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Module Version: 0.03   Source  


ExportTo - export any function/method to any namespace


Version 0.03


 package From;
 sub function_1{
   # ...
 sub function_2{
   # ...
 sub function_3{
   # ...
 use ExportTo (NameSpace1 => [qw/function_1 function_2/], NameSpace2 => [qw/function_3/]);

 # Now, function_1 and function_2 are exported to 'NameSpace1' namespace.
 # function_3 is exported to 'NameSpace2' namespace.
 # If 'NameSpace1'/'NameSpace2' namespace has same name function/method,
 # such a function/method is not exported and ExportTo croaks.
 # but if you want to override, you can do it as following.
 use ExportTo (NameSpace1 => [qw/+function_1 function_2/]);
 # if adding + to function/method name,
 # This override function/method which namespace already has with exported function/method.
 use ExportTo ('+NameSpace' => [qw/function_1 function_2/]);
 # if you add + to namespace name, all functions are exported even if namespace already has function/method.

 use ExportTo ('+NameSpace' => {function_ => sub{print 1}, function_2 => 'function_2'});
 # if using hashref instead of arrayref, its key is regarded as subroutine name and
 # value is regarded as its coderef/subroutine name. and this subroutine name will be exported.


This module allow you to export/override subroutine/method to one namespace. It can be used for mix-in, for extension of modules not using inheritance.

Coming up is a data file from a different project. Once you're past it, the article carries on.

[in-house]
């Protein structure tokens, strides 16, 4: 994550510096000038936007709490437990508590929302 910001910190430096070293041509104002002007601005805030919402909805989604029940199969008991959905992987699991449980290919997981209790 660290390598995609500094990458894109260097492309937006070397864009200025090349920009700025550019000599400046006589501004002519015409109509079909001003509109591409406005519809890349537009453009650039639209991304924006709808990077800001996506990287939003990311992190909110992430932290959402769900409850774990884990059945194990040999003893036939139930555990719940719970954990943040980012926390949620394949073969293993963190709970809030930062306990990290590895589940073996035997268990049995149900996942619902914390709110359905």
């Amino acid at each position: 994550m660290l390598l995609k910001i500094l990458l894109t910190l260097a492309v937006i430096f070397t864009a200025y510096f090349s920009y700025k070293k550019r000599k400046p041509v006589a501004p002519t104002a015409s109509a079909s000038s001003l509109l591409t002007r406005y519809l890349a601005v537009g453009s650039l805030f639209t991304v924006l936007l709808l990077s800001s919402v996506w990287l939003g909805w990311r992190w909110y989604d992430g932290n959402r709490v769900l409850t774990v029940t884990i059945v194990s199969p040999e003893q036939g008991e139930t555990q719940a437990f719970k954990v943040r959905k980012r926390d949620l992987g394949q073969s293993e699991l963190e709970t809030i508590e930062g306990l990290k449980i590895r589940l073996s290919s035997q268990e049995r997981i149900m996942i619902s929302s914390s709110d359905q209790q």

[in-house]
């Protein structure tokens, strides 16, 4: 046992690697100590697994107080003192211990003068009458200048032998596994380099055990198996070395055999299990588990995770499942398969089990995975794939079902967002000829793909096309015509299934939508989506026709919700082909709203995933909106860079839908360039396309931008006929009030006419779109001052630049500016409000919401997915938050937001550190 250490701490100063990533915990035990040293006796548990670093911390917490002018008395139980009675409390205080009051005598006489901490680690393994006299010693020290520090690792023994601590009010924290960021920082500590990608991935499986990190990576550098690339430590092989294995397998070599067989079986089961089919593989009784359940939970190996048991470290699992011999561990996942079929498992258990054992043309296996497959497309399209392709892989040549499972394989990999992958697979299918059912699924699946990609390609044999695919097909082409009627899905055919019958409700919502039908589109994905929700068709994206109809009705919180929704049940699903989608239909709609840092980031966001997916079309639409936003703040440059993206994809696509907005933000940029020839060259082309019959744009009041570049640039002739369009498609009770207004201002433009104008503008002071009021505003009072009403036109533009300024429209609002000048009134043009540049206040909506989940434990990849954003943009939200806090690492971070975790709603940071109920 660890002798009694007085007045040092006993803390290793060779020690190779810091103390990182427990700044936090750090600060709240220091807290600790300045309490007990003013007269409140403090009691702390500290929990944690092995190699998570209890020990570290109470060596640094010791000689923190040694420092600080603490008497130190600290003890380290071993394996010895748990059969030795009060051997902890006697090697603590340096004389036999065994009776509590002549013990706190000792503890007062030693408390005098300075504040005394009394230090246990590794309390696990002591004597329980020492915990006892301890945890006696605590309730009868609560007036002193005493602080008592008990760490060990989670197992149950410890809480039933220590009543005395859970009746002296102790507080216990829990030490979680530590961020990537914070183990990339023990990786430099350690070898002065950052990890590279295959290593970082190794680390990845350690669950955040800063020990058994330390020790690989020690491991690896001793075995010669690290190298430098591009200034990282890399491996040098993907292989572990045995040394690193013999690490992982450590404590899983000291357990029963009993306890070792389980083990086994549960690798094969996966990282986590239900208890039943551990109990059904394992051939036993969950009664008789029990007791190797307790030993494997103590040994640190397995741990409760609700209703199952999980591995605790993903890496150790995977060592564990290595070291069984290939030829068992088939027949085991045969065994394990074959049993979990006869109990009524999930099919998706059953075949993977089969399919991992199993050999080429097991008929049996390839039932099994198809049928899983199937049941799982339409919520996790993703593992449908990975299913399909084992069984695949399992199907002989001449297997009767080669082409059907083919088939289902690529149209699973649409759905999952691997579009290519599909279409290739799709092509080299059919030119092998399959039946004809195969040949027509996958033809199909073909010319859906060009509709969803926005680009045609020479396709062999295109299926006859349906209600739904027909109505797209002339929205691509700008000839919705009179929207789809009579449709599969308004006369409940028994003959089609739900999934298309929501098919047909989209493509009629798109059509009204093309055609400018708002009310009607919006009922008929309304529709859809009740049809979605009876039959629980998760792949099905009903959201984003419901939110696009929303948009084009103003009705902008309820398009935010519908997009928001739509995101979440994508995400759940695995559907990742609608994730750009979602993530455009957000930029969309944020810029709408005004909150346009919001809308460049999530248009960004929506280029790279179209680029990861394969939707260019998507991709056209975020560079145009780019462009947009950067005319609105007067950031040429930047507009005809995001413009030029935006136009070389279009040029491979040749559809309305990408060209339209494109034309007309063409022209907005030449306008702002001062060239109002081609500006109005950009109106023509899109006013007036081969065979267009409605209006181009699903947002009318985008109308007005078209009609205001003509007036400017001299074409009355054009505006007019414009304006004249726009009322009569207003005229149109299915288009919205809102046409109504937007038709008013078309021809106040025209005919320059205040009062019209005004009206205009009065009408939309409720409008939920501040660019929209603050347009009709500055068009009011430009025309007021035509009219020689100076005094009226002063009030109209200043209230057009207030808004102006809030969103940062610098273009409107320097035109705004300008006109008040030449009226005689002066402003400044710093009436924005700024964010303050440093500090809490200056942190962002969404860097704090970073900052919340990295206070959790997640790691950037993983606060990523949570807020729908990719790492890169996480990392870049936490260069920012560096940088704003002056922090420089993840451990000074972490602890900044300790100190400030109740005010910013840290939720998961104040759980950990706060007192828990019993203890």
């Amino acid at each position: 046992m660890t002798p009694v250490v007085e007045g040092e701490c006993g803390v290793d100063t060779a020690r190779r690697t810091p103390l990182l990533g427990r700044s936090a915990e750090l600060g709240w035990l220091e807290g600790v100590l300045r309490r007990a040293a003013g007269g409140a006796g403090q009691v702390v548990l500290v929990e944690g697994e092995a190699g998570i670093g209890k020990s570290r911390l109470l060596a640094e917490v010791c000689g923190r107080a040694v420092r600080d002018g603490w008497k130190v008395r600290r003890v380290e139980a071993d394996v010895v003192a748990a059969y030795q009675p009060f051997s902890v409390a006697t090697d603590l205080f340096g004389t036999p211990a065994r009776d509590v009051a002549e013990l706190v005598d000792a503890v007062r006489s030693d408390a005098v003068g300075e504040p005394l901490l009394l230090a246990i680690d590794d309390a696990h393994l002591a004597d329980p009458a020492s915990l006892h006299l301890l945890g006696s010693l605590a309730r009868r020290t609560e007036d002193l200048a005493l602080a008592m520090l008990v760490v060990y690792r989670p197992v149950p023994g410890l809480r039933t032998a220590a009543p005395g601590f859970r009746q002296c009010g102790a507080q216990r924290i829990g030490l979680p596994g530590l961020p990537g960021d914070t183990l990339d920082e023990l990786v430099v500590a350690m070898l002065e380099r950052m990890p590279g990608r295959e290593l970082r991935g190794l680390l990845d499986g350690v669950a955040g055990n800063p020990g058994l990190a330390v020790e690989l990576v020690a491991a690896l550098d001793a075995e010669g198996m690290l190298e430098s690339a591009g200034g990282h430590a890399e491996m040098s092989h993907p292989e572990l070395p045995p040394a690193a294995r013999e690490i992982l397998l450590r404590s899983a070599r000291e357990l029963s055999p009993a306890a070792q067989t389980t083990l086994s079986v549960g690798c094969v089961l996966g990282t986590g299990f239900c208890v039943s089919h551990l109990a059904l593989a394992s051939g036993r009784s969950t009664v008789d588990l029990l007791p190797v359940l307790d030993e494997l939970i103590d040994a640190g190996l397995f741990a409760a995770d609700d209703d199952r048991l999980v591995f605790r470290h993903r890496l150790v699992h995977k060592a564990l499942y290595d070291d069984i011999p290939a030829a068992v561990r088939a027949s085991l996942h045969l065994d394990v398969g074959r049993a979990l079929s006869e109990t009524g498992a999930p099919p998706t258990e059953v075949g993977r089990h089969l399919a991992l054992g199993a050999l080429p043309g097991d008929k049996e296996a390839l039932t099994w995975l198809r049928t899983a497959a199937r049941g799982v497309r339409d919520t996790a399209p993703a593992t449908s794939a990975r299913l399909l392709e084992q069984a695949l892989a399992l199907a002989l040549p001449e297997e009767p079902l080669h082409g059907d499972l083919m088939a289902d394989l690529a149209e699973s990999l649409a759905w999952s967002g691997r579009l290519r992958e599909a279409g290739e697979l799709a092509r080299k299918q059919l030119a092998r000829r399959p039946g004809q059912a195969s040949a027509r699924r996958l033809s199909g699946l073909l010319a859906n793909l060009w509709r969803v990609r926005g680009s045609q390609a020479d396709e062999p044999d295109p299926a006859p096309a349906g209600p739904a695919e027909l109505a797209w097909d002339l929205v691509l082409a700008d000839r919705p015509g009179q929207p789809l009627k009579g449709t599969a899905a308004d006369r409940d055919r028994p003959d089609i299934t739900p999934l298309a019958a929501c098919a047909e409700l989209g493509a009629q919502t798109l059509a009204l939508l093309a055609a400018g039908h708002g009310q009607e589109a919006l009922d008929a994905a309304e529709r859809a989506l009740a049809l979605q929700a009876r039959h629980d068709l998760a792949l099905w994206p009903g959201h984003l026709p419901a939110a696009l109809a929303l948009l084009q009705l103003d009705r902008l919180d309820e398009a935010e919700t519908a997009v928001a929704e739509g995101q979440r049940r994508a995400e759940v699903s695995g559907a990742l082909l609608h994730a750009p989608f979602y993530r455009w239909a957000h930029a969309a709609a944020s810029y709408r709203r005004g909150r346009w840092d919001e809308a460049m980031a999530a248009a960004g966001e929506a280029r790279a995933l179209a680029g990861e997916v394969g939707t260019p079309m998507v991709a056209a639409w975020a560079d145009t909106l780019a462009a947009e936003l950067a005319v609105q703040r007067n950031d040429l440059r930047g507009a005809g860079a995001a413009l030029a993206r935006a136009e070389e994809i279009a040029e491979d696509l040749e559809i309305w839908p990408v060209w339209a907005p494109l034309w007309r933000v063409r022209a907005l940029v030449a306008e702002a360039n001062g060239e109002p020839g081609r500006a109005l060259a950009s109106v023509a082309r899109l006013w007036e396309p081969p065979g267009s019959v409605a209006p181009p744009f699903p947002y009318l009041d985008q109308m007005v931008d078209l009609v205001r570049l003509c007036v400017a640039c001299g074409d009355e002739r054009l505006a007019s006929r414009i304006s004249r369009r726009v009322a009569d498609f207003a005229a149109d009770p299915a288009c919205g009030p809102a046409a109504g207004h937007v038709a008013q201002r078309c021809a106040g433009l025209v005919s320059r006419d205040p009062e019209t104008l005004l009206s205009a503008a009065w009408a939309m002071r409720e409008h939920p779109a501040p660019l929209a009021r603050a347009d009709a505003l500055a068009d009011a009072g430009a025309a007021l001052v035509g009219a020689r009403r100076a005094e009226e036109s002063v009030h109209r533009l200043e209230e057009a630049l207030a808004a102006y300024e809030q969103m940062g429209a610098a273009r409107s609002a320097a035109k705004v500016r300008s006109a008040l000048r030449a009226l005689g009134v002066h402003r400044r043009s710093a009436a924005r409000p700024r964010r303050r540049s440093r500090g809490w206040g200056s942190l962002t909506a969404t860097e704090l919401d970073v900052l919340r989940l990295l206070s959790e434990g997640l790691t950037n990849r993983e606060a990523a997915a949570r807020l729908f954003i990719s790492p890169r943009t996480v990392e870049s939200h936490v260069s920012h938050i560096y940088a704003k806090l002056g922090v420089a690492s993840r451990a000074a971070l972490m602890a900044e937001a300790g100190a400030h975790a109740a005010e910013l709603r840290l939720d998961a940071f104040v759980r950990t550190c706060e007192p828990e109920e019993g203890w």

# example 1 & 2
 export_to(PACKAGE_NAME => [qw/FUNCTION_NAME/]);
 ExportTo->export_to(PACKAGE_NAME => [qw/FUNCTION_NAME/]);
 # example 3
 ExportTo->export_to(PACKAGE_NAME => {SUBROUTINE_NAME => sub{ .... }, SUBROUTINE_NAME2 => 'FUNCTION_NAME'});

These are as same as following.

 # example 1 & 2
 use ExportTo(PACKAGE_NAME => [qw/FUNCTION_NAME/]);
 # example 3

But, 'use' is needed to declare after declaration of function/method. using 'export_to', you can write anywhere.

Export from another package to another package (with renaming). ^

This is used in Util::Any. For example, CGI::Util's escape function to other package.

 package main;
 use CGI ();
 # export CGI::Util::escape to OtherA
 use ExportTo (OtherA => ['CGI::Util::escape']);
 # export CGI::Util::escape to OtherB as cgi_escape
 use ExportTo (OtherB => {cgi_escape => \&CGI::Util::escape});
 print OtherA::escape("/"); # %2F
 print OtherB::cgi_escape("/"); # %2F

Import from another package's subroutine to current package (with renaming) ^

It is as same as above.

 use CGI ();
 # export CGI::Util::escape to current package
 use ExportTo (__PACKAGE__, ['CGI::Util::escape']);
 # export CGI::Util::escape to current package as cgi_escape
 use ExportTo (__PACKAGE__, {cgi_escape => \&CGI::Util::escape});
 print main::escape("/"); # %2F
 print main::cgi_escape("/"); # %2F

But for this purpose, Sub::Import has better interface.


Ktat, <ktat at>


Please report any bugs or feature requests to bug-exportto at, or through the web interface at I will be notified, and then you'll automatically be notified of progress on your bug as I make changes.


You can find documentation for this module with the perldoc command.

    perldoc ExportTo

You can also look for information at:


Sub::Import. If you import other module's function to current package, it is better than ExportTo.


Copyright 2006-2009 Ktat, all rights reserved.

This program is free software; you can redistribute it and/or modify it under the same terms as Perl itself.

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